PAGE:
Life, I think, is about seasons. At least that’s what the teacher in Ecclesiastes wrote. That there is a time, or a season, for all things under the sun. It’s true in our churches. It’s true in our families. It’s true in our work.
On that last point, there are seasons when we work in which we will be busier than others. More stretched. More tired. More challenged. There will be times when we feel more satisfied than others. And then the season changes, over and over again.
But even as the seasons change in our work, there is yet a posture that does not. That posture is one of rest. Read how the writer of Hebrews described it:
“Therefore, a Sabbath rest remains for God’s people. For the person who has entered His rest has rested from his own works, just as God did from His. Let us then make every effort to enter that rest, so that no one will fall into the same pattern of disobedience” (Hebrews 4:9-11).
Illuminating, isn’t it? That if you defined “rest” using only these verses, then you come to realize that rest is not necessarily sleep; it’s not necessarily increased leisure; it’s not even necessarily inactivity, though all of those things matter. Rest goes deeper. Rest is a state in which we enter into – no, not only that we can enter into, but one that we should make every effort to enter into.
The passage likens this state we can enter into to the rest that God Himself entered into during His creation of the world. We should ask ourselves here why exactly God – the Creator and Sustainer of the Universe, the Source of all there is, rested. Was He worn out? Did He need a break? I don’t think so. God rested because God was finished. Everything was done exactly as it should have been done. The rest of God, then, is a celebration of completion; it is born not out of necessity but out of doneness. The same thing is true for us.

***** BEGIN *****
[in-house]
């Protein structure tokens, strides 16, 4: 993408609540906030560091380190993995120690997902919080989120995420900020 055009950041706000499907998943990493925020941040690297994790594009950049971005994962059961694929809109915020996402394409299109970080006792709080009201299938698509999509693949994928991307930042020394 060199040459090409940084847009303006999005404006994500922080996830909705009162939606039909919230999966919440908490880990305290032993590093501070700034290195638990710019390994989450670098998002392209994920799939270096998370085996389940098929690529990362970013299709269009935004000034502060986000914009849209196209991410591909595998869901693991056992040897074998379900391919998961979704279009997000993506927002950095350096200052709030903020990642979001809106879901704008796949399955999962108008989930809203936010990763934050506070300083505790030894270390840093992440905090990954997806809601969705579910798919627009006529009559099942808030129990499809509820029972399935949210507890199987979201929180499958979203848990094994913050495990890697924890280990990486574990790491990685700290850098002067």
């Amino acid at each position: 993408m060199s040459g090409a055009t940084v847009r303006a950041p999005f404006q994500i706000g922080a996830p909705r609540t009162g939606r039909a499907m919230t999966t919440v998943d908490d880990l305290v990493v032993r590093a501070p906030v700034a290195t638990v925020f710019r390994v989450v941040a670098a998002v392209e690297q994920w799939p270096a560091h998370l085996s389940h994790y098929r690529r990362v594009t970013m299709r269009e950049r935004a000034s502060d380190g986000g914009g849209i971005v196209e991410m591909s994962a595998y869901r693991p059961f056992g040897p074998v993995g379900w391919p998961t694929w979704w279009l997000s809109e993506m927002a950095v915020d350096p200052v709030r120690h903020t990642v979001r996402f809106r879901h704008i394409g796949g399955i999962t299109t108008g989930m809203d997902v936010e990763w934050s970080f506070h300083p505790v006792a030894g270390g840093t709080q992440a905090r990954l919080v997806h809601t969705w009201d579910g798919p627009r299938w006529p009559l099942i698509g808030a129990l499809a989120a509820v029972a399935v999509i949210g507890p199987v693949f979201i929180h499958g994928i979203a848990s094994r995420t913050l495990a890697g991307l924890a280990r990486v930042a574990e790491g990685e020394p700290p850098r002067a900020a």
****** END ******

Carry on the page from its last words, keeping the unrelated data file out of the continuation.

We can rest because “it is finished.”
For us, it means that we can live in a constant state of the celebration of the finished work of Jesus. The state of true rest is one which we can only enter into through the gospel which tells us that because of what Jesus has done on our behalf, we can, at last, stop striving. We can live in a sense of wholeness and peace of heart because Jesus has finished His work on our behalf and for the glory of God at the cross. We don’t have to earn God’s approval; we don’t have to jockey for position; we don’t have to warrant any measure any more. It is finished, and we are the firmly established and beloved children of God.
If, then, rest is this state – this posture – then we can move through life, and work, while living in this state of rest. You can go to the office today and rest. You can lead the meeting today and rest. You can mark off items from the to-do list one by one and rest.
You can, in other words, work very hard all the while you are resting.
You can rest today while you work today. But that doesn’t mean you’re not at work. It doesn’t mean you’re not physically tired. It means instead that you can to your soul and say the same words that Jesus offered time and time again: “Peace to you.” He offered that greeting then and now for the same reason – that He is risen. And because He has risen, it is finished.